Fact: It’s been more than six months since the pandemic began, which means that most of us have been cooking at home long enough that we may have passed through the “I can make bread! Jam tastes better when it’s homemade!” stage to “I have to think of something to cook for dinner… again?”
Fortunately, Montgomery County Public Libraries is here to help, with a large selection of cookbooks that can assist you in improving your basic skills and finding new recipes—or even a whole new style of cooking.—Danielle Deaver, Librarian II, Potomac Library
“Jubilee: Recipes From Two Centuries of African American Cooking”
By Toni Tipton-Martin
What sets this cookbook apart are the intricately researched stories that Tipton-Martin shares about the African-American creators of these recipes. A recipe for potato chips has an introduction about George Crum, who invented the beloved dish in Saratoga Springs, New York, in 1853. The dessert section includes a recipe for peach-buttermilk ice cream based on one that was made for the Freedom Riders in the 1960s. If you’re looking for a cookbook that can take you from a cocktail party to Thanksgiving dinner while teaching you about Black history along the way, you can’t go wrong with “Jubilee.”
“Two Peas & Their Pod Cookbook: Favorite Everyday Recipes from Our Family Kitchen”
By Maria Lichty
Most of the recipes in “Two Peas & Their Pod” focus on fresh ingredients, with lots of vegetables, fruits and simple sauces. Several use trendy ingredients, such as cauliflower, which plays a starring role in the spiced cauliflower and chickpea tacos and other recipes. There’s also traditional comfort food to enjoy; Chicken pot pie gets to shine in a recipe that can be adapted based on how much work you feel like doing. As the title implies, many of the recipes would appeal to children, especially the ones in the cookies section (Mega Monster Cookies, anyone?).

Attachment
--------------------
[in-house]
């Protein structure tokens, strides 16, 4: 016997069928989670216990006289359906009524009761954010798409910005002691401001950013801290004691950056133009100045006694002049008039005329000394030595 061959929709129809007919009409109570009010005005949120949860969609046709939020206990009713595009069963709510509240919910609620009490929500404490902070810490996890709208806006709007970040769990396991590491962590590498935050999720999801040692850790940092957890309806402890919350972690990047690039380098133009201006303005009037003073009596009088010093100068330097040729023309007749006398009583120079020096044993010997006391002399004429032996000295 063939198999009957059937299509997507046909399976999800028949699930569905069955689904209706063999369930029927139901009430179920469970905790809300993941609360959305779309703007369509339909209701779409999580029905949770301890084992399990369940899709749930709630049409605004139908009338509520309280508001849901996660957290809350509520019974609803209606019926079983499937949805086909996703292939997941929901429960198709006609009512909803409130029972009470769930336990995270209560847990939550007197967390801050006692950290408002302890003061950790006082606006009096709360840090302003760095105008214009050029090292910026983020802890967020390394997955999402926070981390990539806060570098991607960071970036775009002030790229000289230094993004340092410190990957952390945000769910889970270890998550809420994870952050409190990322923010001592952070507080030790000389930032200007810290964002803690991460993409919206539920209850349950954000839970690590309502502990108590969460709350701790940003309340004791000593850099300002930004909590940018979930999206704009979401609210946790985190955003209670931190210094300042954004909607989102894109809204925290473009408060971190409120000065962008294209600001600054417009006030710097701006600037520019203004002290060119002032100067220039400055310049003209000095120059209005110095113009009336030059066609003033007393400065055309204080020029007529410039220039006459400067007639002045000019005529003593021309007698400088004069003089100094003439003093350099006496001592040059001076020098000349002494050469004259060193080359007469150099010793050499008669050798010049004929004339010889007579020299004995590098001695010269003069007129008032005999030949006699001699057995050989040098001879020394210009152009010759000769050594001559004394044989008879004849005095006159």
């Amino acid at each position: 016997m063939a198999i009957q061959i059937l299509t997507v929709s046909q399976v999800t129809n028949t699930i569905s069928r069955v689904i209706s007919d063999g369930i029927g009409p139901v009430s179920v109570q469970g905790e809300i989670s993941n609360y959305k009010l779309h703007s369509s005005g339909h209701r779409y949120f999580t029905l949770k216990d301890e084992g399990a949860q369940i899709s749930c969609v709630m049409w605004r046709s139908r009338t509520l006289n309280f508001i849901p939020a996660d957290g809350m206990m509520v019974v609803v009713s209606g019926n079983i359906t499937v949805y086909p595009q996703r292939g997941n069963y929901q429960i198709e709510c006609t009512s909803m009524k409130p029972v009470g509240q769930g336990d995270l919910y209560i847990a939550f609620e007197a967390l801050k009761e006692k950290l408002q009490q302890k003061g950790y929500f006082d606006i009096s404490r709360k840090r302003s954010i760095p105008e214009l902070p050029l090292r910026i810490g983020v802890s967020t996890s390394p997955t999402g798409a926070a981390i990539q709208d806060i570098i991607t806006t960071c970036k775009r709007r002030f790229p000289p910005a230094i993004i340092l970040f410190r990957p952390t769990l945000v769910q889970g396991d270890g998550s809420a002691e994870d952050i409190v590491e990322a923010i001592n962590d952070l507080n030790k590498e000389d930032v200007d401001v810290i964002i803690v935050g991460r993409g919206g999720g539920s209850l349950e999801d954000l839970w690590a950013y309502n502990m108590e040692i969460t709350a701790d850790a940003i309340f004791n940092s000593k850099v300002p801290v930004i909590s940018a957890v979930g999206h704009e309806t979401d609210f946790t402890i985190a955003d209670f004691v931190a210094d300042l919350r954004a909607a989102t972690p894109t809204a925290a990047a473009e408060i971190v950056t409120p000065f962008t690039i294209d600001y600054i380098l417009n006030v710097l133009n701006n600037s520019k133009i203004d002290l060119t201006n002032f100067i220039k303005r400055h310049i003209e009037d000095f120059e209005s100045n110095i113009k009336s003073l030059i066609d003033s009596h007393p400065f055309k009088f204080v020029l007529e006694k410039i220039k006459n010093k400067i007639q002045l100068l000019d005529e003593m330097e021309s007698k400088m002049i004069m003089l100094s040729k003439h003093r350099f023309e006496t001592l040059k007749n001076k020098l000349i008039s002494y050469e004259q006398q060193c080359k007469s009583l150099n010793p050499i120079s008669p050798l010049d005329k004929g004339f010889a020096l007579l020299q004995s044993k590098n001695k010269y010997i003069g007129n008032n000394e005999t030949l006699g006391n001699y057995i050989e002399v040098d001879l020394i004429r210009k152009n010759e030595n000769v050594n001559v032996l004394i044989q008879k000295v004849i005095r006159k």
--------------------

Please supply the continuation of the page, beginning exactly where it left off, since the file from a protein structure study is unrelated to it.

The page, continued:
By Joanne Chang
“Pastry Love” stands out from many other baking cookbooks for the breadth of its offerings. There are sections on cakes, pies, bread, breakfast pastries and more. There’s also a section at the back that takes the novice baker—or one who is looking to improve their skills—through a tutorial on how to make some of the pastry basics. You’ll find a few recipes for standard sweets, but many hail from around the world and offer something different for the experienced cook, such as the recipe for Japanese cheesecake. There are also several recipes that are vegan or gluten-free.
“Cookies are Magic”
By Maida Heatter
This book stands out from the many baking cookbooks out there by its simple appearance. There are no color photographs, just illustrations, and the directions are friendly and straightforward. Many of the recipes have fun names, such as “The Farmer’s Wife’s Pecan Cookies” or “Joe Froggers,” with brief stories about their origins. The classics make an appearance, of course—there’s the winningly titled “Positively-the-Absolutely-Best-Chocolate-Chip Cookies”—although some have been given tweaks. For example, the snickerdoodles recipe features oats, which lightens up and adds moisture to a cookie that can otherwise be brittle. Request a copy so that you can see if these cookies are, indeed, magical.